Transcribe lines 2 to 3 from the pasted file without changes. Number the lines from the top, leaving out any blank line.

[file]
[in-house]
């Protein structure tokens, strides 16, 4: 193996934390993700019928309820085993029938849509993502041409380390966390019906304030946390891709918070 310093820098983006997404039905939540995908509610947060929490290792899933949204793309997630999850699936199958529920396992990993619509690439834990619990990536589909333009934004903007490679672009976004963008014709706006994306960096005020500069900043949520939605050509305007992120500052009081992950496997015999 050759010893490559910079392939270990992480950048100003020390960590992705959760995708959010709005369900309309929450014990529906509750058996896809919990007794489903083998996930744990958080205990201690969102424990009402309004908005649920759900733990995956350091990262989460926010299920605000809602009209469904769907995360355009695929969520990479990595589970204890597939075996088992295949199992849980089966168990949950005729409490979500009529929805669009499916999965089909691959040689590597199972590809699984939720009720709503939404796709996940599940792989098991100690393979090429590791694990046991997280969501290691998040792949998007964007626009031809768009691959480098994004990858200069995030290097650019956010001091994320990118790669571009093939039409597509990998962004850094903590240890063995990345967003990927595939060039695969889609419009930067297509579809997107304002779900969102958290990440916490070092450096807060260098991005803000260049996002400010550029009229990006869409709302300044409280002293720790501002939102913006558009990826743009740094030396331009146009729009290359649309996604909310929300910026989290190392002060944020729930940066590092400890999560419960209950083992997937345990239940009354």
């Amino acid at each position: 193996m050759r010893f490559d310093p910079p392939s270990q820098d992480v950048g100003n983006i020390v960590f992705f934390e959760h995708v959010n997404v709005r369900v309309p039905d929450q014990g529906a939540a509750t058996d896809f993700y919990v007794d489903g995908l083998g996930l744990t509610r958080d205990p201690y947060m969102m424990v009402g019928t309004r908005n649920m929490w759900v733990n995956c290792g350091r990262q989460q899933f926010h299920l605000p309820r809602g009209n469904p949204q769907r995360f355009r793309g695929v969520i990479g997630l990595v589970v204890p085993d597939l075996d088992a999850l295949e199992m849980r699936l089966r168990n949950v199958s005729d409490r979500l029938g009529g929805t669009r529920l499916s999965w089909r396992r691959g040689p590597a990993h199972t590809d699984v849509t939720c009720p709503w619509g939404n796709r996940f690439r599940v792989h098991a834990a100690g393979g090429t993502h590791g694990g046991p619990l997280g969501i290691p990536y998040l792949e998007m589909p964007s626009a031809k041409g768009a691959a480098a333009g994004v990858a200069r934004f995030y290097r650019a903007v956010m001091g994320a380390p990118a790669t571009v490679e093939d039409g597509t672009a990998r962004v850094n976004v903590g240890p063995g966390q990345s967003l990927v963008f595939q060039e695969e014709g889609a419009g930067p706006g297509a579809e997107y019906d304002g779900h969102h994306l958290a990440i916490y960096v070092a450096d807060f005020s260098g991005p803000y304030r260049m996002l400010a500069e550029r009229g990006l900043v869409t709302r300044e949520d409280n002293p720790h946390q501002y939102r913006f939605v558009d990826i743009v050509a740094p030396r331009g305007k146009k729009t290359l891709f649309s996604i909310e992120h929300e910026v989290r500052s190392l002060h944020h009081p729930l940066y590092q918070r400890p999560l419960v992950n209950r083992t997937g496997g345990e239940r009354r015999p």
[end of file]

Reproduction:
């Protein structure tokens, strides 16, 4: 193996934390993700019928309820085993029938849509993502041409380390966390019906304030946390891709918070 310093820098983006997404039905939540995908509610947060929490290792899933949204793309997630999850699936199958529920396992990993619509690439834990619990990536589909333009934004903007490679672009976004963008014709706006994306960096005020500069900043949520939605050509305007992120500052009081992950496997015999 050759010893490559910079392939270990992480950048100003020390960590992705959760995708959010709005369900309309929450014990529906509750058996896809919990007794489903083998996930744990958080205990201690969102424990009402309004908005649920759900733990995956350091990262989460926010299920605000809602009209469904769907995360355009695929969520990479990595589970204890597939075996088992295949199992849980089966168990949950005729409490979500009529929805669009499916999965089909691959040689590597199972590809699984939720009720709503939404796709996940599940792989098991100690393979090429590791694990046991997280969501290691998040792949998007964007626009031809768009691959480098994004990858200069995030290097650019956010001091994320990118790669571009093939039409597509990998962004850094903590240890063995990345967003990927595939060039695969889609419009930067297509579809997107304002779900969102958290990440916490070092450096807060260098991005803000260049996002400010550029009229990006869409709302300044409280002293720790501002939102913006558009990826743009740094030396331009146009729009290359649309996604909310929300910026989290190392002060944020729930940066590092400890999560419960209950083992997937345990239940009354």
């Amino acid at each position: 193996m050759r010893f490559d310093p910079p392939s270990q820098d992480v950048g100003n983006i020390v960590f992705f934390e959760h995708v959010n997404v709005r369900v309309p039905d929450q014990g529906a939540a509750t058996d896809f993700y919990v007794d489903g995908l083998g996930l744990t509610r958080d205990p201690y947060m969102m424990v009402g019928t309004r908005n649920m929490w759900v733990n995956c290792g350091r990262q989460q899933f926010h299920l605000p309820r809602g009209n469904p949204q769907r995360f355009r793309g695929v969520i990479g997630l990595v589970v204890p085993d597939l075996d088992a999850l295949e199992m849980r699936l089966r168990n949950v199958s005729d409490r979500l029938g009529g929805t669009r529920l499916s999965w089909r396992r691959g040689p590597a990993h199972t590809d699984v849509t939720c009720p709503w619509g939404n796709r996940f690439r599940v792989h098991a834990a100690g393979g090429t993502h590791g694990g046991p619990l997280g969501i290691p990536y998040l792949e998007m589909p964007s626009a031809k041409g768009a691959a480098a333009g994004v990858a200069r934004f995030y290097r650019a903007v956010m001091g994320a380390p990118a790669t571009v490679e093939d039409g597509t672009a990998r962004v850094n976004v903590g240890p063995g966390q990345s967003l990927v963008f595939q060039e695969e014709g889609a419009g930067p706006g297509a579809e997107y019906d304002g779900h969102h994306l958290a990440i916490y960096v070092a450096d807060f005020s260098g991005p803000y304030r260049m996002l400010a500069e550029r009229g990006l900043v869409t709302r300044e949520d409280n002293p720790h946390q501002y939102r913006f939605v558009d990826i743009v050509a740094p030396r331009g305007k146009k729009t290359l891709f649309s996604i909310e992120h929300e910026v989290r500052s190392l002060h944020h009081p729930l940066y590092q918070r400890p999560l419960v992950n209950r083992t997937g496997g345990e239940r009354r015999p």